Last week, the Wall Street Journal ran a piece by Steven Norton titled "The Post-PC CEO: No Desk, No Desktop," which focused on Starwood Hotels & Resorts Chief Executive Frits van Paasschen's decision to abandon his desktop phone and computer. In van Paasschen's words, “I do all of my work via mobile so essentially my office is wherever I go, and I can be much more productive.”
More and more companies are beginning to follow suit. Once considered fads, the mobile workforce and bring-your-own-device trends are here to stay, and it's clear these arrangements deliver huge benefits to both companies and their employees without increasing risk or expenses.
BYOD PlansBYOD is increasingly becoming a staple of high-quality unified communications solutions, but it it isn't guaranteed to automatically deliver benefits. If you want to take full advantage, you need to develop a robust plan of action, as CIO contributor Roger Bjork recently pointed out.
A common misconception when it comes to BYOD is that business leaders can simply say, "Okay, employees can now use their personal gadgets for work," and that settles the matter. Not true.
In reality, as Bjork pointed out, BYOD deployments must be based on bigger-picture business initiatives if they are to be successful. Granting permission for employees to use personally-owned devices in and of itself will not lead to greater productivity, as this leaves many questions unanswered. For example, there needs to be a policy in place for employees who need technical assistance with their own smartphones and tablets. And what about meetings for remote workers? Do employees need additional cybersecurity protection or other features when using BYOD in public Wi-Fi spots? What about when relying on 4G?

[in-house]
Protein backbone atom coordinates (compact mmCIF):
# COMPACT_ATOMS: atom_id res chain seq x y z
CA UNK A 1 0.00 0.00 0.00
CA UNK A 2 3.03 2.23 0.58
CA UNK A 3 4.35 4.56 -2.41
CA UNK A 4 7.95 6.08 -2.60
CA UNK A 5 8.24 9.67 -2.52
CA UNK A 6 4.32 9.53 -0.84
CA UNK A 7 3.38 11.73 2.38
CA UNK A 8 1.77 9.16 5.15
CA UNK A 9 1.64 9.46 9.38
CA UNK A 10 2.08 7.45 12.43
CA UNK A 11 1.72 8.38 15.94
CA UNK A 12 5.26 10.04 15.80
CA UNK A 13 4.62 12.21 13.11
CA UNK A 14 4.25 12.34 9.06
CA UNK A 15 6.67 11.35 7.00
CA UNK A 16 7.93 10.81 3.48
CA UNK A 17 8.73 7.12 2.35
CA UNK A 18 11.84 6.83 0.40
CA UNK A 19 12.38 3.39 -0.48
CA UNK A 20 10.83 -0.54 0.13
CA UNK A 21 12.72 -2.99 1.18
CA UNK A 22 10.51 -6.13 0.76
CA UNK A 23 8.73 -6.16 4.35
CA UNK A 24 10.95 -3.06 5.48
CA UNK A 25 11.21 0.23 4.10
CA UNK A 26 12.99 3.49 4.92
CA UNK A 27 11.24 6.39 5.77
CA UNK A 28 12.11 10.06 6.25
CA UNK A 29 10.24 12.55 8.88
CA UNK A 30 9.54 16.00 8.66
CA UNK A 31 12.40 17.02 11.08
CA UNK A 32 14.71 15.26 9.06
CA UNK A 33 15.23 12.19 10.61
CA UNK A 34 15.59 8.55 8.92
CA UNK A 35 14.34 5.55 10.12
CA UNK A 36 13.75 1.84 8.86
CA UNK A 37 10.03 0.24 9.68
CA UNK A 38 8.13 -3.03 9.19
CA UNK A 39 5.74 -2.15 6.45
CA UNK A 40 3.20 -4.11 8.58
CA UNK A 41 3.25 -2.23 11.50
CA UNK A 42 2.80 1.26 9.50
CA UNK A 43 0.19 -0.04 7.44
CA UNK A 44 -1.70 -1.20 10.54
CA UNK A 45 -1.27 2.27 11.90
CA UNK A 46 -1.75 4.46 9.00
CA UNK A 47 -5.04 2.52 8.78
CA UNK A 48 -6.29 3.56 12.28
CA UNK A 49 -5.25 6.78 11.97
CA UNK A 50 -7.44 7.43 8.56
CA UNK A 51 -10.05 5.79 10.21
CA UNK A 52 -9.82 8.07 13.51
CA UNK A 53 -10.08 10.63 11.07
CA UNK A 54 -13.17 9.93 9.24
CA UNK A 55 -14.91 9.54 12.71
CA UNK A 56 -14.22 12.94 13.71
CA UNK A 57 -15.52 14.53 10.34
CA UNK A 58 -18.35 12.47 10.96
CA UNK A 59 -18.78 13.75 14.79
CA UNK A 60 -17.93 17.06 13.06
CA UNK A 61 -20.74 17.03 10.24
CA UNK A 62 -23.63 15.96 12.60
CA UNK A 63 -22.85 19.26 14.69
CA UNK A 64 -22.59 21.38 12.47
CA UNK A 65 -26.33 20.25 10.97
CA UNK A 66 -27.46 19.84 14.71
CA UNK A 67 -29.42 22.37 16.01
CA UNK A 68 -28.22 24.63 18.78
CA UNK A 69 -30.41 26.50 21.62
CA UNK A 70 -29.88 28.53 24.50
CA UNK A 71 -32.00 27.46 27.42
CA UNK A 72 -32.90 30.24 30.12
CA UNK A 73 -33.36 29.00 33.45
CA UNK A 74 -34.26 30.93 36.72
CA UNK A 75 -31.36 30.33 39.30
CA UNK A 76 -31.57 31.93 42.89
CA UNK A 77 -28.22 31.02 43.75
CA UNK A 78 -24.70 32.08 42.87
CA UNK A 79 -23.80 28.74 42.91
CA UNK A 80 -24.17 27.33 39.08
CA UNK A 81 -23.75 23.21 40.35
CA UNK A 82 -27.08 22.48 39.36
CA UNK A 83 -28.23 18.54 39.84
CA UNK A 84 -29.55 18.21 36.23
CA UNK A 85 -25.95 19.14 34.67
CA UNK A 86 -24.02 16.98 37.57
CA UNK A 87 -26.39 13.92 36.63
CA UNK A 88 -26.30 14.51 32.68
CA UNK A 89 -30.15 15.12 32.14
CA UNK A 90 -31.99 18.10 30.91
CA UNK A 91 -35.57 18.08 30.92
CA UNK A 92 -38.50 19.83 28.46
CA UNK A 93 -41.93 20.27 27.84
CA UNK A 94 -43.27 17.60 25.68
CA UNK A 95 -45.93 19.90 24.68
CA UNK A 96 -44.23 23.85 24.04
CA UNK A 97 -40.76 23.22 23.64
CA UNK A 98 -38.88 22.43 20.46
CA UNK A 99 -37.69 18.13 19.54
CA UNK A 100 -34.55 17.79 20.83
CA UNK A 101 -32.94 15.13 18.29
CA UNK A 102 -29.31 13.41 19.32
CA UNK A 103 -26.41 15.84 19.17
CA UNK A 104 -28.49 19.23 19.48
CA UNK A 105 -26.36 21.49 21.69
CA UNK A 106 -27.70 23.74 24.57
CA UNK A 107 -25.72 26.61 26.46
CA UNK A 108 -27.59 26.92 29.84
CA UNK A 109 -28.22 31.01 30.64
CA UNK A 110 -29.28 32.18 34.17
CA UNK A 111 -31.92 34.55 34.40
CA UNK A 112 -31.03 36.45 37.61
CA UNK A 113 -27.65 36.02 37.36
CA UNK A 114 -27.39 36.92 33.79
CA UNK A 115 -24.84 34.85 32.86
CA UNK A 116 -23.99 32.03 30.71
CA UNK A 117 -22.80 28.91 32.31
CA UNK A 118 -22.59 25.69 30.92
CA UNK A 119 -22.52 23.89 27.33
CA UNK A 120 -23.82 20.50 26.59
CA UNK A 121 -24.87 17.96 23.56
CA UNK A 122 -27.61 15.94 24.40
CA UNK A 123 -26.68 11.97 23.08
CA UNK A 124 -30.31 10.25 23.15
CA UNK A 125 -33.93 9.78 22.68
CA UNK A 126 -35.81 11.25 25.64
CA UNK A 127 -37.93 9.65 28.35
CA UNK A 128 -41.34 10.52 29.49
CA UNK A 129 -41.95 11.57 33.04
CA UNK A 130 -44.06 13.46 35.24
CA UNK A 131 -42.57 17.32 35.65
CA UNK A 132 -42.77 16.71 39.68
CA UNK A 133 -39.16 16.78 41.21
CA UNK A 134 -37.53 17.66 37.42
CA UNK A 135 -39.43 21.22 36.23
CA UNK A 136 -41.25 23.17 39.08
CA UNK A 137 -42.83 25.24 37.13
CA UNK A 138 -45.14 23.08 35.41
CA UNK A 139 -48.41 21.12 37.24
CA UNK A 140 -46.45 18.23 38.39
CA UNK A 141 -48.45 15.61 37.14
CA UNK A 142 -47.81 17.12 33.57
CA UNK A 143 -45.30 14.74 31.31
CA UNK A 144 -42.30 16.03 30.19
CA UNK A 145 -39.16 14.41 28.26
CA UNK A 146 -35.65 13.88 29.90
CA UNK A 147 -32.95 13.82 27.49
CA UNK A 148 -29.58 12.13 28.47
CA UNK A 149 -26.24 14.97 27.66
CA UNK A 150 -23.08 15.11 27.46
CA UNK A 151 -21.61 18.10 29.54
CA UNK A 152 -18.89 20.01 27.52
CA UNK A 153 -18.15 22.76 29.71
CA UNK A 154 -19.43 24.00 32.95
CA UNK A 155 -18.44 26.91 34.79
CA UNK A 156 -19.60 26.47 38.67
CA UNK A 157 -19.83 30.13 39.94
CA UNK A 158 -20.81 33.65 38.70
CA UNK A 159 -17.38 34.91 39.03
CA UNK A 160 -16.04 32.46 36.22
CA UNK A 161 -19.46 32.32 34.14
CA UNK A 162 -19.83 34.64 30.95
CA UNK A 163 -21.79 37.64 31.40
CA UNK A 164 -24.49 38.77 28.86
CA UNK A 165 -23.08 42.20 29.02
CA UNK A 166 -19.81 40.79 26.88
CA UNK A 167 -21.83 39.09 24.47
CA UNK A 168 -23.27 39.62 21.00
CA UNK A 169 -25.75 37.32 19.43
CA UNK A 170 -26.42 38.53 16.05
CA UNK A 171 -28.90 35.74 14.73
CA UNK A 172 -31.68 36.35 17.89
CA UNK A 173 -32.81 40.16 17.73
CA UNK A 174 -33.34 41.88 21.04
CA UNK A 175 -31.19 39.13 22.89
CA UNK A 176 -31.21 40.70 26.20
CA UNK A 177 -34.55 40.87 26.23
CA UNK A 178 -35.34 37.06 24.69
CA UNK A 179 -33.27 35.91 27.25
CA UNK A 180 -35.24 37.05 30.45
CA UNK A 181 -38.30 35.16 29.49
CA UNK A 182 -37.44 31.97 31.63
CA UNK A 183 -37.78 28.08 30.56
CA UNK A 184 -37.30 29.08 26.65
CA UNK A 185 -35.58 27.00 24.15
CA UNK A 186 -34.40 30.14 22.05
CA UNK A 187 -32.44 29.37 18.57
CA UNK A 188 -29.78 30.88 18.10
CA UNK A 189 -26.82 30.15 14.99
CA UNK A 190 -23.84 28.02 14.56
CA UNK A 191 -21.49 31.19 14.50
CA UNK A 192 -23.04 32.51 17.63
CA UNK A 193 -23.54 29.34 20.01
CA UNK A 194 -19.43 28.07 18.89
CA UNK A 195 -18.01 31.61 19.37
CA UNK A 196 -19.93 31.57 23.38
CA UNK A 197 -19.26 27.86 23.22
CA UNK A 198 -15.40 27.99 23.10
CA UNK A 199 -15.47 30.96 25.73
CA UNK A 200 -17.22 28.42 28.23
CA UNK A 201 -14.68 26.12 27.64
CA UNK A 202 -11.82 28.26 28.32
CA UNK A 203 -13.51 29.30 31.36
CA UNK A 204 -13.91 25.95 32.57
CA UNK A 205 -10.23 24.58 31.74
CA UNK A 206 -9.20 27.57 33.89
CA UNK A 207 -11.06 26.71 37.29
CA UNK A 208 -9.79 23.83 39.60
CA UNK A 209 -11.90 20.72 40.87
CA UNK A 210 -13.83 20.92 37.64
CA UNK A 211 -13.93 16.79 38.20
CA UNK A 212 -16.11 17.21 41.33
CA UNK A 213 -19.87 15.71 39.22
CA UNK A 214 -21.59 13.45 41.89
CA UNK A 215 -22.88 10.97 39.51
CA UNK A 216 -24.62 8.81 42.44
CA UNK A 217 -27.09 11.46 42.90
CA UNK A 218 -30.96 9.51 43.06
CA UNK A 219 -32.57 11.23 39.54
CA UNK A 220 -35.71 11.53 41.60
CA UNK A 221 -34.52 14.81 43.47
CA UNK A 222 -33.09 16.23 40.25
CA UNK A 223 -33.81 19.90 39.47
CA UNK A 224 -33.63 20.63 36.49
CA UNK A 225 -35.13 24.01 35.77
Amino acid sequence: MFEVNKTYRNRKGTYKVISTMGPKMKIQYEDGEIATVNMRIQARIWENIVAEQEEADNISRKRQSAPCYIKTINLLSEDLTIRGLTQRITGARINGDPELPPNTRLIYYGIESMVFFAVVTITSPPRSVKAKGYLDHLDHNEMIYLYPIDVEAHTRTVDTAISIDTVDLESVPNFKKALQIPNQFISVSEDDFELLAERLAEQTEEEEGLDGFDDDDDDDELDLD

"Only after these and many other questions are answered can executives understand the value of BYOD to the broader initiative and decide how to measure success," Bjork concluded.
Initial InsightTo ensure that a mobile focus or BYOD rollout addresses all of these issues, Bjork pointed to a number of key components every organizations should take into account.
Most importantly, business leaders should establish cross-functional teams with representatives from every department. The purpose of these teams should be to determine precisely how mobility can serve the company's broader business goals. What role should BYOD play in this organization? Only by conducting a thorough audit of this sort can decision-makers determine whether to set up any limitations to employee BYOD use and the type of support necessary to make the most of this arrangement.
It's also essential to choose the right UC platform for organization. Only with a robust, reliable, flexible UC solution in place can employees take full advantage of BYOD. This UC platform should enable easy integration between all of the devices on the corporate network, ensuring that employees can utilize all necessary corporate resources even when relying upon their personal smartphones and tablets.
If all of this is done right, as van Paasschen says, an organization's employees “can work and dress and use technology in the way that most suits (them), and I think that ultimately the result of that is that we’re all more productive.”